Eating Now

Andy Cochran

Photo Credit: Dana McMahan

I half-wake to her voice sounding in my ears, lilting and tumbling till she laughs, then fluttering on, a butterfly skipping through a yard then over a fence and gone. Can’t make out the words the way I couldn’t have counted the flecks on that vanished butterfly’s wings. She asks another question, her voice fainter, pitched higher, a hint of anxiety. It’s a one-syllable question—maybe my name. I hope my name. Again she asks, now tired and frantic. And quieter. That’s the worst. Distant—as if she’s lashed to the floor of a boat drifting off into fog.

I keep my eyes shut and listen. No voice. No her. Nothing but fog.

I listen.

When I open my eyes, I open them to a dark room, blinds pulled shut against the sun.

Rise, dress, leave my room.

In the kitchen: Dad standing at the end of the island, biting into a bacon, lettuce, and tomato sandwich. A second BLT on his plate. Bacon sizzles on the stove. Next to the stove, two plump tomatoes he picked from the garden that for the first time this year she did not plant. The rows aren’t straight, the plants not explosions of growth. Just plants.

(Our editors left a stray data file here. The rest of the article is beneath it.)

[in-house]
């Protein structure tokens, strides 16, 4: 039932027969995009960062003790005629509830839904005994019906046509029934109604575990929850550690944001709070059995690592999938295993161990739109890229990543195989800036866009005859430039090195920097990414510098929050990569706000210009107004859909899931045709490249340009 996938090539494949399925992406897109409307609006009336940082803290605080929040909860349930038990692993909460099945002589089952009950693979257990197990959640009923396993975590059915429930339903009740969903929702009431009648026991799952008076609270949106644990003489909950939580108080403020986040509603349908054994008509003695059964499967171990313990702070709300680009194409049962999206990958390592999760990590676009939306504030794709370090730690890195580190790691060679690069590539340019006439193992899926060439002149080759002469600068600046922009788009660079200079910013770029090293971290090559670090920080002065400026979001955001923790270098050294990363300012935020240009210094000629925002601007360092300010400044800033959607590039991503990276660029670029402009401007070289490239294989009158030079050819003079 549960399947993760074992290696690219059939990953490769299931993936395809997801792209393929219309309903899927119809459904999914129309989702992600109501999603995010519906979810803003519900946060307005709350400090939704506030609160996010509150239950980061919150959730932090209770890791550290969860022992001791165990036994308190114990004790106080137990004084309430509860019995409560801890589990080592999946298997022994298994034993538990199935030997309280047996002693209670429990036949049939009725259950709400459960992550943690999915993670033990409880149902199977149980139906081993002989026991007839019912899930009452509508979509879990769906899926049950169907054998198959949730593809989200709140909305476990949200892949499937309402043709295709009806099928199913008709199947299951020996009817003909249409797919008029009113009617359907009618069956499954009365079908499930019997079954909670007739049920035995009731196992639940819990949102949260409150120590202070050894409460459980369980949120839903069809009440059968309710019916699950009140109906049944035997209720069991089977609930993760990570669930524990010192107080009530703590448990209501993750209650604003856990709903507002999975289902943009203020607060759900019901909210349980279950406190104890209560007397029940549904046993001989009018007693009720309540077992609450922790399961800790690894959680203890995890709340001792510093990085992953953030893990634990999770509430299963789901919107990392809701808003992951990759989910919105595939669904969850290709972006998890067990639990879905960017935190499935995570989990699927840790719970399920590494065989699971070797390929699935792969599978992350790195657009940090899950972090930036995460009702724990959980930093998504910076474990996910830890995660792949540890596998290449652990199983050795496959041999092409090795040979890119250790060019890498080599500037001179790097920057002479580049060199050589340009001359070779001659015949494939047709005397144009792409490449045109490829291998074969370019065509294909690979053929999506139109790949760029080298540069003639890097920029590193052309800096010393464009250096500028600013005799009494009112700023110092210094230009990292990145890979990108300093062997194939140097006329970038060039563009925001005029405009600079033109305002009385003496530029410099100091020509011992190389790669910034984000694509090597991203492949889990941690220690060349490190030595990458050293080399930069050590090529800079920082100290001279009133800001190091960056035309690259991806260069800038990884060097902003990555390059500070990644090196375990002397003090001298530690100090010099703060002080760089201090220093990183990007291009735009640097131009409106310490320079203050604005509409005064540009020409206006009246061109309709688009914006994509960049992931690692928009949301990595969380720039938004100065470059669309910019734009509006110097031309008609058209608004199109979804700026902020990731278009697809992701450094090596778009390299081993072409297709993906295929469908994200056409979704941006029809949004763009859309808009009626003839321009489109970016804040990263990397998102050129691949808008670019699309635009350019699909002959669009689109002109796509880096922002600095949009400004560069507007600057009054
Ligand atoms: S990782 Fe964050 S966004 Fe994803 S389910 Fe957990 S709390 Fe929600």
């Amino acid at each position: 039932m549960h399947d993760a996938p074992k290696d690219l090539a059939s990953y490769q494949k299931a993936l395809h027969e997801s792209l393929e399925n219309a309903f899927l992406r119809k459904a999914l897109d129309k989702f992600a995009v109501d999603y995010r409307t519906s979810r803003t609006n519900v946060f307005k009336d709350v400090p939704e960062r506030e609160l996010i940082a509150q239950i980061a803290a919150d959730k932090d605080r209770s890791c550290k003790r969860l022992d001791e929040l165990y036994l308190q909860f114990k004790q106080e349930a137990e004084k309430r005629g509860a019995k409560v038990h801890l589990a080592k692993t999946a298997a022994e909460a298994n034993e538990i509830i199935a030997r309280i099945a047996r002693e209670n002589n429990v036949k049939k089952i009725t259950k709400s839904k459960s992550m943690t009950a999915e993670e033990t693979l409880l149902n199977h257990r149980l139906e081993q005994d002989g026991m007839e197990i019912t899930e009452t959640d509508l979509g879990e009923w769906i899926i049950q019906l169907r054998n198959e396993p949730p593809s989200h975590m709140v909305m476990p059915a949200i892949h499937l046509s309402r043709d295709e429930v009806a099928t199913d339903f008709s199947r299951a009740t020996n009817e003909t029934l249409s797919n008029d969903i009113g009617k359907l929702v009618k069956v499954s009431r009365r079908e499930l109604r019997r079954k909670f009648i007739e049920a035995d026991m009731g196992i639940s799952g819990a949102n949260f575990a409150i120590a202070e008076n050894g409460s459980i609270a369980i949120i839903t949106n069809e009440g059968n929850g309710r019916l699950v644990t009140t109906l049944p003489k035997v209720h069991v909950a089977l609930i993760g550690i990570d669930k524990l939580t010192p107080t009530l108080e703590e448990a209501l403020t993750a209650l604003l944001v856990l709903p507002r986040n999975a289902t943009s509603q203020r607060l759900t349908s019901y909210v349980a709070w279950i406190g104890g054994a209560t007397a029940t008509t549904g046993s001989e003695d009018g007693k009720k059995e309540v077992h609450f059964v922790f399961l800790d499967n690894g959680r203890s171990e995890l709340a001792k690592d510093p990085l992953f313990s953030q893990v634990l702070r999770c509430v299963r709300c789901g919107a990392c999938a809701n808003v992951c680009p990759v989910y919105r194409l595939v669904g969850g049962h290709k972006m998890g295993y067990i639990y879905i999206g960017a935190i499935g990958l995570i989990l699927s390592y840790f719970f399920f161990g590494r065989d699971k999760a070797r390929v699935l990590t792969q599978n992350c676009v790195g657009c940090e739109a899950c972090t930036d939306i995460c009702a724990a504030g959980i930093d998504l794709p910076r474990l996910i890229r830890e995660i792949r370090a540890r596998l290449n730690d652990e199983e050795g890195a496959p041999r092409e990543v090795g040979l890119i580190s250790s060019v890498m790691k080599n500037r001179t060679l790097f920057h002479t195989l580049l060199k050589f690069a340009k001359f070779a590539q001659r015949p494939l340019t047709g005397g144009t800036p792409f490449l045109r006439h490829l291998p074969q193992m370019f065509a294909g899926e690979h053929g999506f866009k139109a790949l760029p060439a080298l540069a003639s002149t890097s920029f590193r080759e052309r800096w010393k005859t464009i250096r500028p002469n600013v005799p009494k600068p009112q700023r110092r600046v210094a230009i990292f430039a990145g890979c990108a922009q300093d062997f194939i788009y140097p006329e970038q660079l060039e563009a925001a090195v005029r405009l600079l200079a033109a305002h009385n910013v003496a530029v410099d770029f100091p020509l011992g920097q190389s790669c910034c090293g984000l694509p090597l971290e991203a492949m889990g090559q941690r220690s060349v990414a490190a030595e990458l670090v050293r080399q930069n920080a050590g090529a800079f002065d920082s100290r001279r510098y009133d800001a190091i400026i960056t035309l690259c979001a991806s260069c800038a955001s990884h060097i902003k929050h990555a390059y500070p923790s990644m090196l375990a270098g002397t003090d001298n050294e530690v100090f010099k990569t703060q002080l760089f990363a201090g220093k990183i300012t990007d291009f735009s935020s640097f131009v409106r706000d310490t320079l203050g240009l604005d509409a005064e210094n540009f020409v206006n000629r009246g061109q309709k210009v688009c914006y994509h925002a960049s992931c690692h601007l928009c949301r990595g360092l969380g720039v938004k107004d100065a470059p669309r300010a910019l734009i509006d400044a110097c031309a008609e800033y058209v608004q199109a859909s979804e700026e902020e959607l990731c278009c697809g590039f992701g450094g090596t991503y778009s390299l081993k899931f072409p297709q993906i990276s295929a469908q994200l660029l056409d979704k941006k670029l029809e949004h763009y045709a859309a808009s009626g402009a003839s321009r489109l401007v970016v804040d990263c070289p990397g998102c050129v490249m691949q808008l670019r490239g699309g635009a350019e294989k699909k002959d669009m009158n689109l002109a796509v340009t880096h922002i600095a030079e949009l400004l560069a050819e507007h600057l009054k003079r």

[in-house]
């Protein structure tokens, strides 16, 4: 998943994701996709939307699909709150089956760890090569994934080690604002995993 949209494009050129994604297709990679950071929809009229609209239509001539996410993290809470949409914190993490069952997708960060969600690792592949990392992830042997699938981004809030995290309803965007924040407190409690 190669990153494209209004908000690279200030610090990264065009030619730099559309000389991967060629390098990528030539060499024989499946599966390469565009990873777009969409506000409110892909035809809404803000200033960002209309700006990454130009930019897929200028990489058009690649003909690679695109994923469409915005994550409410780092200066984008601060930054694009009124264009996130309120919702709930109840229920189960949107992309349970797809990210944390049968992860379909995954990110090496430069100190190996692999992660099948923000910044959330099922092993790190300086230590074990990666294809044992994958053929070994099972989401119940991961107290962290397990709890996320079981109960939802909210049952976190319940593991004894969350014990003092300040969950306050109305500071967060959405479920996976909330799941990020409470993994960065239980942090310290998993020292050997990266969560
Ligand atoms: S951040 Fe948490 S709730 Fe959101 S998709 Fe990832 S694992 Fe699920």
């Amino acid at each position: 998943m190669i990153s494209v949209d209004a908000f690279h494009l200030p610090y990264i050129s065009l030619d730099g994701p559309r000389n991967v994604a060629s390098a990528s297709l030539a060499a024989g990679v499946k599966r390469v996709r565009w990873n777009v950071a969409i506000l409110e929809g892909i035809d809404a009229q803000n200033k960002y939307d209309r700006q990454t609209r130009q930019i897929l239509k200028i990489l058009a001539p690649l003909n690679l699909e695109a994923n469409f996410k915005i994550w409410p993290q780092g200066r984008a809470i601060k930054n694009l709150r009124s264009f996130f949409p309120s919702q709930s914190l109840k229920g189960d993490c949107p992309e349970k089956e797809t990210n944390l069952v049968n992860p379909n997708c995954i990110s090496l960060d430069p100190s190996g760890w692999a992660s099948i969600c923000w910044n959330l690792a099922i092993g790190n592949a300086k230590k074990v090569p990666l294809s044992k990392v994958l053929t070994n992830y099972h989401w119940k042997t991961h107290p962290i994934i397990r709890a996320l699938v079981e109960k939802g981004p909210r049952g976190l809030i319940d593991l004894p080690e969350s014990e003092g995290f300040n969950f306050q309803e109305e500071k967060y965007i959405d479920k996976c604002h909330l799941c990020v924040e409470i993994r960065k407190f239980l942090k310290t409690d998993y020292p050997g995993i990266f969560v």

Dad pushes the plate with the BLT on it to the other side of the counter. “Enjoy.”

“It’s yours.”

“There’s more on the way.”

My stomach snarls as I sit on the stool.

He sends four more pieces of bread down into the toaster and slices one of the tomatoes. He’s already showered and shaved, his hair combed. His face was ashen when he said goodnight to me but now it’s colored up.

I consider telling him how I woke up hearing her voice. How it faded. How losing her voice felt like losing her all over again.

His head nods with the slicing blade. He’s into the rhythm of the slicing, as if it’s music.

I wait till I’ve swallowed another bite of BLT—which, I begrudge, is delicious—to say, “What’s with you?”

Dad spreads the toast in a row on the counter and picks bacon out of the pan. “I’ve decided to have a good day.”

“Didn’t know you could decide such a thing,” I say through another mouthful. “Thought the world just sort of smites you or doesn’t.”

“Who cares?” He tamps down the just-made BLTs and drops one on my plate. Lifts the other to his mouth, takes a huge bite, and looks over my shoulder.

Chewing, I turn to follow his gaze.

Sunlight streams in through the sliding doors and showers the garden where she stoops no more to coax plants from the soil and never will again.

The weather has his him feeling high.

The weather.

I turn back around. Put my head down. Eat.


Andy Cochran has published short fiction in Saw Palm, Foliate Oak, and The Rectangle. He teaches composition at the University of Wisconsin-Stout and holds an MFA in Writing for Children and Young Adults from Hamline University as well as an MA in Creative Writing from the University of South Florida. In The Ghoul, his novel-in-progress, a young man in 2297 searches for his mother’s killer. The first iteration of “Eating Now,” very much a story about grief, emerged while he was at work on The Ghoul. Email: andrewgeorgecochran[at]

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